Due to the anti-German sentiment in the nation, and the army in particular, veterans of the 32nd did not re-enlist. Nor did most other all-German regiments. It rankled the German-American soldier that General Joseph Hooker had blamed German troops of the 11th Corps for his defeat at Chancellorsville. The New York Times labeled the 11th Corps "Dutch Cowards." Actually, of the Corps's 12,000 men, 7,000 were American. Of the remaining 5,000, only one-third were German, these having been the units offering the stiffest resistance to the Confederate attack made by "Stonewall" Jackson.

The three-year veterans were mustered out on Sept. 7, 1864. The remaining 200 replacements whose terms had not expired were organized into a battalion of four companies under Hans Blume. At war's end they were stationed with General Sheridan's occupation forces in central Texas. They returned to Indianapolis and were mustered out on Dec. 4, 1865.

Several Indiana regiments ended the war in Texas as part of Sheridan's 500,000-man army of observers. With French troops in Mexico, a war with France was possible. Tactics slowly evolved during the course of the Civil War. The basic formation was a 1,000-man regiment, drawn in two ranks. Skirmishers were advanced to provide security and, if possible, push back the enemy without committing the main body of troops. Units marched into battle in columns-of- four abreast or columns of platoons. Battles were slug fests. Whichever side suffered the most gave way. The defense had the advantage and battles were rarely decisive as in Napoleonic Wars. As the war continued, more skirmishers were sent out. Log fortifications and entrenchments were used. Casualties could be severe. Yet, because of poor sanitary conditions, four times as many soldiers died of disease as were killed in battle.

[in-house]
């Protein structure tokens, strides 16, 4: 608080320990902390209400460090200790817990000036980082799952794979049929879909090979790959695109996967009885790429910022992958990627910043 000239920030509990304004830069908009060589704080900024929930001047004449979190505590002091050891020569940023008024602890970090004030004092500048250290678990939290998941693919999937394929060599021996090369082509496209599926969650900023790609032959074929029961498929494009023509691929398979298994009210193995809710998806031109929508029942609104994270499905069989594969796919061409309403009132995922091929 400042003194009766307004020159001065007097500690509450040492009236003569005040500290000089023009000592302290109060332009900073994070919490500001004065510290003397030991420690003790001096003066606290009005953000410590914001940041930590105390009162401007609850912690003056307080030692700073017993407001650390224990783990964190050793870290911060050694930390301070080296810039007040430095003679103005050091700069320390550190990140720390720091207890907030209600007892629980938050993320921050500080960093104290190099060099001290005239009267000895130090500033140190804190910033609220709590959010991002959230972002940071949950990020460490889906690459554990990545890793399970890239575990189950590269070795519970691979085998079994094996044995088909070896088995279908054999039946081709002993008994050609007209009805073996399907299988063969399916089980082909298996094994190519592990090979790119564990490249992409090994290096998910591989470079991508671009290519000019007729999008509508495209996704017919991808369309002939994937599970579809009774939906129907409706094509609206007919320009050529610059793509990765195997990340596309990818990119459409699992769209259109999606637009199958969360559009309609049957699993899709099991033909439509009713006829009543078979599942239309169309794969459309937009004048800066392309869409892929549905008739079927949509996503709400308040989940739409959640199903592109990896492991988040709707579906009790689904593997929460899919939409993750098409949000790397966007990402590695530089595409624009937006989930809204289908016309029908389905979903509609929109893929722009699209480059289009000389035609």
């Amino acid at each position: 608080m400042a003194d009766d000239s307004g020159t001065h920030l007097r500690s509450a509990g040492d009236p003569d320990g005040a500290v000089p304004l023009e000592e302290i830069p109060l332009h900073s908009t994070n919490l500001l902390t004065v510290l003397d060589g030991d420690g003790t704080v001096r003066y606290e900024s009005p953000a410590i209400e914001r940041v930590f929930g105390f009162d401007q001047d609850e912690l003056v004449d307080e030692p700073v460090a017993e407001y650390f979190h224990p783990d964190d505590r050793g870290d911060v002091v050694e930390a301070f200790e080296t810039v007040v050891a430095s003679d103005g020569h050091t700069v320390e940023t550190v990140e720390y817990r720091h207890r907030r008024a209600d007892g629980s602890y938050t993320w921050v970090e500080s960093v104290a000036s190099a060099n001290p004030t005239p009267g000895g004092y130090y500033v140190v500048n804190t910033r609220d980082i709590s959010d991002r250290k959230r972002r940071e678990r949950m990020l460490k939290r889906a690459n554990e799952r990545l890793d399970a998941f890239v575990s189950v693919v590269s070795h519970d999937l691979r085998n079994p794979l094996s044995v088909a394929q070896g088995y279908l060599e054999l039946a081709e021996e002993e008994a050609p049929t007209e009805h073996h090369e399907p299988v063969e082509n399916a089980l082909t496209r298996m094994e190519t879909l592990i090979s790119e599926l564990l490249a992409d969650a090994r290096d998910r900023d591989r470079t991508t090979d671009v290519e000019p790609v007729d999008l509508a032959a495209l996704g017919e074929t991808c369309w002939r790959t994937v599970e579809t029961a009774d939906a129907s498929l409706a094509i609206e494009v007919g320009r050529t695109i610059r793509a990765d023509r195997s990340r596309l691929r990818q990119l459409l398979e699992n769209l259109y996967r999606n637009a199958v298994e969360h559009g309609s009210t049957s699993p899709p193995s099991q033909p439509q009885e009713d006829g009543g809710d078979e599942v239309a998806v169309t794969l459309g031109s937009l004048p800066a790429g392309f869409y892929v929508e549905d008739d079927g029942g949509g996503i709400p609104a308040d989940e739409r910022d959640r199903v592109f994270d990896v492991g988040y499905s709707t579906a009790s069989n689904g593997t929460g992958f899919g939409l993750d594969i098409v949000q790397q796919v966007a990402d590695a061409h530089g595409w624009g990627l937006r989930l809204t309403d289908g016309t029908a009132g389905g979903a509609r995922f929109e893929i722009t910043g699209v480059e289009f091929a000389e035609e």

The uniform remained much the same throughout the war. The typical Western Soldier wore a slouch hat or forage cap. The four-button sack coat was navy blue wool, with sky blue wool trousers. Most soldiers felt undressed without a vest. During the winter, a greatcoat was worn if it had not already been discarded. Sometimes a veteran regiment would "requisition" from a new regiment what they needed.

The armament and accouterments of the Civil War soldier were varied, but the most common weapon was the three-banded, muzzle-loaded, rifle musket with an effective range up to 600 yards. A marksman could hit a target at 1,000 yards, although most battles were fought around 200. The musket fired a one-ounce conical lead bullet which upon impact took every- thing with it.

The soldier carried what he needed. Beside the musket, he slung his cartridge box over his shoulder. On his belt he wore a cap box, bayonet scabbard, and canteen. In his haversack were tinplate, knife, fork, tin cup and rations. The ration could consist of salt pork, various vegetables and the ever-present hardtack, a very solid biscuit.

Early in the war, soldiers carried a knapsack, but later, especially in the West, the trooper rolled a blanket in a rubber poncho and slung it over his shoulder. He slept in the open or in a dog tent, the equivalent of today's pup tent, open at both ends.

As told by Don Heitman

Don has a Civil War re-enactment group and demonstrates the drills of the 32nd Indiana. For futher information contact him at 2909 East 62nd Street, Indianapolis, IN 46220, (317) 253-292

Eberhard and Ruth Reichmann
Max Kade German-American Center

Hosted by WebCom
[Home] [Biographies] [On-Line Books] [History Essays] [Stamps] [Teaching] [Links]

Copyright © 1996-2000
Davitt Publications.
All rights reserved.
For more information contact

This German-American history website is financially sponsored by the German Corner, and does not generate any revenues for the German Corner or Davitt Publications.  The sole purpose of this site is to be of service to the public.